Pristis_pectinata _Georgia_Aquarium_ Diliff Wiki

SAW FISH IN THE ABACO MARLS? NO SURPRISE. SAW A SAWFISH? AWESOME!

Exactly a year ago, an extraordinary find was made out on the Abaco Marls. Almost disguised against the pale mud under the low water was the first sawfish reported for the Marls. This fish is not merely a rarity in the Northern Bahamas: all species of sawfishes worldwide are IUCN listed as Endangered or Critically Endangered.

Sawfish, Abaco Marls Feb 2014 (Photo: Jacque Cannon)

Sawfish, Abaco Marls Feb 2014 (Photo: Jacque Cannon)

Here is an account of the discovery reported by FRIENDS OF THE ENVIRONMENT: “On a recent fishing trip in the Marls with local guide Justin Sands, Sam and Jacque Cannon had an exciting encounter. As Justin was poling the flats, with Sam on the bow searching for bonefish, Jacque spotted a Sawfish! Jacque and Justin quickly forgot about Sam and his efforts to catch a bonefish and turned their focus to the Sawfish. This is a very rare sighting and one we are happy there was a camera available to document it…” A couple of weeks later I was lucky enough to sit next to Jacque at dinner at the Delphi Club, so I was able to hear at first hand the story of this amazing find. It also turned out to be the perfect time to sign an early copy of “The Birds of Abaco” for Jacque and Sam… 1900063_10152069487394482_984358031_n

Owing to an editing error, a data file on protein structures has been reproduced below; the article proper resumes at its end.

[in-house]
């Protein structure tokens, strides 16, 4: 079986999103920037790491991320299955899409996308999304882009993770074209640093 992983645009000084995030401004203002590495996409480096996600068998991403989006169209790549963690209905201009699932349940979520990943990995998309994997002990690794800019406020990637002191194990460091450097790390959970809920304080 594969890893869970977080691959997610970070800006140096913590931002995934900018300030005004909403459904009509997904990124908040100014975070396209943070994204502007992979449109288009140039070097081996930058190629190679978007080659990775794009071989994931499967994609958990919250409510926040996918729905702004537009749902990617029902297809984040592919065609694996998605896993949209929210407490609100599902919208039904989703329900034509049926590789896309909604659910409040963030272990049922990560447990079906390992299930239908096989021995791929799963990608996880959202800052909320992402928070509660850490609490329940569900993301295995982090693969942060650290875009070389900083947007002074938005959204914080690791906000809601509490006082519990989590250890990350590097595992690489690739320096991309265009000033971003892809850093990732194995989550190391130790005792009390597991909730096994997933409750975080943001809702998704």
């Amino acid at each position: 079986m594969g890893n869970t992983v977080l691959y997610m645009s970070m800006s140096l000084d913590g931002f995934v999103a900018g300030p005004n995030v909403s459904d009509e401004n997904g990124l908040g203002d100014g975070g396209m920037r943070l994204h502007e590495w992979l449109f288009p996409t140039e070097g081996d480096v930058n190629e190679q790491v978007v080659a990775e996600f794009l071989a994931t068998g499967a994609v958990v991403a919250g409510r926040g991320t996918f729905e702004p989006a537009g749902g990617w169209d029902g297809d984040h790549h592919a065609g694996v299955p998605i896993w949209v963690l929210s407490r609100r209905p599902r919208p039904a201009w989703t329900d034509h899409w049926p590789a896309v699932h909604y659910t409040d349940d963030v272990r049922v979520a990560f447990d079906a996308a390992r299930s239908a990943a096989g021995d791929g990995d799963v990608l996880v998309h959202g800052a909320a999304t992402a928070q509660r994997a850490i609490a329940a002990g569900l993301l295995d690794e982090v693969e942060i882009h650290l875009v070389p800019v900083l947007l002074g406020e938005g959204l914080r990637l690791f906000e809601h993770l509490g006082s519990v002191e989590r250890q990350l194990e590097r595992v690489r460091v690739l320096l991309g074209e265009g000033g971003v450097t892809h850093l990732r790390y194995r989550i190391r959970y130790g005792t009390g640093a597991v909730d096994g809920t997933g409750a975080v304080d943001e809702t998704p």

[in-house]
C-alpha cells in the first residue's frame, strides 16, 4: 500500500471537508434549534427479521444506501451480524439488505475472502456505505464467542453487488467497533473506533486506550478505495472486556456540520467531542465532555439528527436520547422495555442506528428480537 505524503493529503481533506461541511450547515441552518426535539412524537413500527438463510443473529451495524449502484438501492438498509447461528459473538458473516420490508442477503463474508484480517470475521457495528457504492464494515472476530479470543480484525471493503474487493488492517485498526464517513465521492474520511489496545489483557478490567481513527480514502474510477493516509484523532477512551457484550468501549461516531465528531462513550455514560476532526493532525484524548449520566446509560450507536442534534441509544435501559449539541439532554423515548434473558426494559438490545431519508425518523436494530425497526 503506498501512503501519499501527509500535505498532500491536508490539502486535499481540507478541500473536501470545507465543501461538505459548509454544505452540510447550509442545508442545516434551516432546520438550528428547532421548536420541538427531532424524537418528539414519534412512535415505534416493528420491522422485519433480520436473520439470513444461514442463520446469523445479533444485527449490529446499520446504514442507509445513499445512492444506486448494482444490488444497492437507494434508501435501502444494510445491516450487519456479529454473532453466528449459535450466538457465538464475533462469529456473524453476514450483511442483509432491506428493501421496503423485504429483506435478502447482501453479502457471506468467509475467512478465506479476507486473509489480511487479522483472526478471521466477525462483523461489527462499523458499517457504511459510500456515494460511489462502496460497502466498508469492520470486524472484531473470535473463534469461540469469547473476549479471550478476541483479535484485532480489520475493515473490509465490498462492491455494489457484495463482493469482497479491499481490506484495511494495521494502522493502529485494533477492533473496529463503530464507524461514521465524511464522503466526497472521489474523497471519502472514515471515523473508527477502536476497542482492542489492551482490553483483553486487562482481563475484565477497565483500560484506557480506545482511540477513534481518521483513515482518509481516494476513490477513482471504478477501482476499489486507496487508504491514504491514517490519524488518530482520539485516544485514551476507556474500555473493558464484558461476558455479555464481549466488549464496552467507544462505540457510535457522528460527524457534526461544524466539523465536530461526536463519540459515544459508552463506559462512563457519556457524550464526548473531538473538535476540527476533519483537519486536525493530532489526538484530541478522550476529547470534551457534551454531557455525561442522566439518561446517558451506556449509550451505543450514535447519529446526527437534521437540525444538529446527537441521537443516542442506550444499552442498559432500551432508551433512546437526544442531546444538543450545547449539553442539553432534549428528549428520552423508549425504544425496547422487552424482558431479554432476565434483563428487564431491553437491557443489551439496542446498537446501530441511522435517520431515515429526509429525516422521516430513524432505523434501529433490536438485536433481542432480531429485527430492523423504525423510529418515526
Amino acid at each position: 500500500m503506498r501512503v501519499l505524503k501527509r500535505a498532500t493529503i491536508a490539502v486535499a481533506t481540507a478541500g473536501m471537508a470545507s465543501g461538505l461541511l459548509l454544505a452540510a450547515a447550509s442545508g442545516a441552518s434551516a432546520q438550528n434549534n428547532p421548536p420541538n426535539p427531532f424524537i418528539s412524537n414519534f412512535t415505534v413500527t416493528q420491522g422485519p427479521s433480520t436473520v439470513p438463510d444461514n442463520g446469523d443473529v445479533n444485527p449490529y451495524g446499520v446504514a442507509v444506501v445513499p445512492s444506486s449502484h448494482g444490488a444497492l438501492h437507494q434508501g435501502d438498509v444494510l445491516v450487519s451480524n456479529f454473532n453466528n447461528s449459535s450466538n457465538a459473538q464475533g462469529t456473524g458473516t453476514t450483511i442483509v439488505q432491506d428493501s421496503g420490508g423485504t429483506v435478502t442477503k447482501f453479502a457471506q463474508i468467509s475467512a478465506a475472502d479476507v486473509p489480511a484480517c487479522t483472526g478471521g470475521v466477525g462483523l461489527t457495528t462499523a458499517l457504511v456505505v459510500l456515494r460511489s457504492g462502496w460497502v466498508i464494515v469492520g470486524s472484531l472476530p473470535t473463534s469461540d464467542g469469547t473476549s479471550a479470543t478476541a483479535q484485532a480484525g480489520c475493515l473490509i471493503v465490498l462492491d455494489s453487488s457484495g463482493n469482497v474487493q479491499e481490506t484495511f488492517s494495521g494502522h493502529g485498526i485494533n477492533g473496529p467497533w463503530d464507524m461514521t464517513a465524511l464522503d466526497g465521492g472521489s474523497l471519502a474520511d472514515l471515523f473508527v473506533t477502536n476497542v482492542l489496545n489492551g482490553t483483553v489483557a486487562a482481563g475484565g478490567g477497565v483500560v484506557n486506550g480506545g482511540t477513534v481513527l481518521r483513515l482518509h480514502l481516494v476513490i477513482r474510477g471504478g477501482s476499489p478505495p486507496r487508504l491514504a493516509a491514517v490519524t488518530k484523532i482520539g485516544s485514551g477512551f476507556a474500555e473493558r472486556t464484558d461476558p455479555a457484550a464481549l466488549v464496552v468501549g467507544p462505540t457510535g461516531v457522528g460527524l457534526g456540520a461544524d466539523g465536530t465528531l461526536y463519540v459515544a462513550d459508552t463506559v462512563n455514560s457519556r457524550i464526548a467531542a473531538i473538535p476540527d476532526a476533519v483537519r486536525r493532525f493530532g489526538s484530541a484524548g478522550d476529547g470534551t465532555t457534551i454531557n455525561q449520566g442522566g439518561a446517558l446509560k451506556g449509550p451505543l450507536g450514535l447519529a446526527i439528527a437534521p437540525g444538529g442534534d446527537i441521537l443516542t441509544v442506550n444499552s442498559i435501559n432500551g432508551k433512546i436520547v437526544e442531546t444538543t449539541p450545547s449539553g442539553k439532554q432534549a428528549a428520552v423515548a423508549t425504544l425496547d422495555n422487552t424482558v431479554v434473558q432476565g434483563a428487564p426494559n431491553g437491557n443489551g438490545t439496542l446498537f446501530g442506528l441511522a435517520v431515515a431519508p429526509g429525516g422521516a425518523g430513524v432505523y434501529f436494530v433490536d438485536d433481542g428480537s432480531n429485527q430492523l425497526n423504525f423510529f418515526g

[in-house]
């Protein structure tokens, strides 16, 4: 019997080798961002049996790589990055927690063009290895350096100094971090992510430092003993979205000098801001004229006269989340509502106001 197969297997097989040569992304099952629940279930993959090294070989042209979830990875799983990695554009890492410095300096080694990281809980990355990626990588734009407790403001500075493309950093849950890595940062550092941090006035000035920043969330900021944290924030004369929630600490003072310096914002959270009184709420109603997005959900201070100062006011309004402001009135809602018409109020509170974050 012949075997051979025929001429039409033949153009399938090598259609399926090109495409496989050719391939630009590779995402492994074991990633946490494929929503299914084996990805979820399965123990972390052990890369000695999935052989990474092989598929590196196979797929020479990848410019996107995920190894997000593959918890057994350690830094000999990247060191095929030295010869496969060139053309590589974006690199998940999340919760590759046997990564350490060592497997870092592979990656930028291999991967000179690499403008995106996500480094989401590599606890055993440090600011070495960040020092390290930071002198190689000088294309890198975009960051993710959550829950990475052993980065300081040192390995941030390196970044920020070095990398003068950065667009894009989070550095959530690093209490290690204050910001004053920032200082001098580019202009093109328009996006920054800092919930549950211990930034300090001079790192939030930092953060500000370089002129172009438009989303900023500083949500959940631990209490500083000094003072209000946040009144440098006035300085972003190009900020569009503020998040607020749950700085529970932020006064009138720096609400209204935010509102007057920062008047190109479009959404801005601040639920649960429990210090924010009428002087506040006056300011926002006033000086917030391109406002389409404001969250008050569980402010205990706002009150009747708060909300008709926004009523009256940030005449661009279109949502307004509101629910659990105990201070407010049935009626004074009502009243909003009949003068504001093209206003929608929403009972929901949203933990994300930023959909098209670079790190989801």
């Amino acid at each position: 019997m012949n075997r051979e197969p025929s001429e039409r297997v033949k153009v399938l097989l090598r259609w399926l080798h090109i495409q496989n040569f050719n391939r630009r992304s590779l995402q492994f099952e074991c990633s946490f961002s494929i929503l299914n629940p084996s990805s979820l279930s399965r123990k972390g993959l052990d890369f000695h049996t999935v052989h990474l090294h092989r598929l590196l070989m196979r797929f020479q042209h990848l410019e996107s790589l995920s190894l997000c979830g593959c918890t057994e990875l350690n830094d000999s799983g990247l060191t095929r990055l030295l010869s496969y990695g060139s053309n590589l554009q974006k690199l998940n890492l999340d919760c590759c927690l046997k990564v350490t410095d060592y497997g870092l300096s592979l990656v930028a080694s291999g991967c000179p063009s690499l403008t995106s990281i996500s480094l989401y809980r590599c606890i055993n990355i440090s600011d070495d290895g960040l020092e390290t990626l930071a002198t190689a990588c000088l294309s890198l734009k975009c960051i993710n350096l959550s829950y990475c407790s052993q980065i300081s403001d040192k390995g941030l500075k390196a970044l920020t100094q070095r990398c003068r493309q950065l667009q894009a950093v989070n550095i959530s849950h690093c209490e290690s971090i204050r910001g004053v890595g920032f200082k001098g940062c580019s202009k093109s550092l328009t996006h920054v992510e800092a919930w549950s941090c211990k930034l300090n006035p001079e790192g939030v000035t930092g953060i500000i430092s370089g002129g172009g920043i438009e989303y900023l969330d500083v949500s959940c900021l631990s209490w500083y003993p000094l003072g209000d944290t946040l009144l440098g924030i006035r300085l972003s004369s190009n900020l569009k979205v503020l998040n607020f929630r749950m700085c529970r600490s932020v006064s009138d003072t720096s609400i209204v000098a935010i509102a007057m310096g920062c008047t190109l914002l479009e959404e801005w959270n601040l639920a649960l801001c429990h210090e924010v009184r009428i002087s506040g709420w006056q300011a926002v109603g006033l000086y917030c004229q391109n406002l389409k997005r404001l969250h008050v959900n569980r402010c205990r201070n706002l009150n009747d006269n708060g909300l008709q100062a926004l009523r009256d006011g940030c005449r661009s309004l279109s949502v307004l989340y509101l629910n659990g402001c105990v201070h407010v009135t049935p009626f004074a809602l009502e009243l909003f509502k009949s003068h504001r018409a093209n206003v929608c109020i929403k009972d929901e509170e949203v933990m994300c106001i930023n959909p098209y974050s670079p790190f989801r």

Sawfish Book Plate (1884)

Sawfish Book Plate (1884)

 10 ESSENTIAL SAWFISH FACTS

  • Sawfishes are also known as Carpenter Sharks; their ‘saw’ is called a ROSTRUM
  • There are 7 species in oceans and seas worldwide, including the Mediterranean
  • All populations have declined drastically due to habitat loss, overfishing & pollution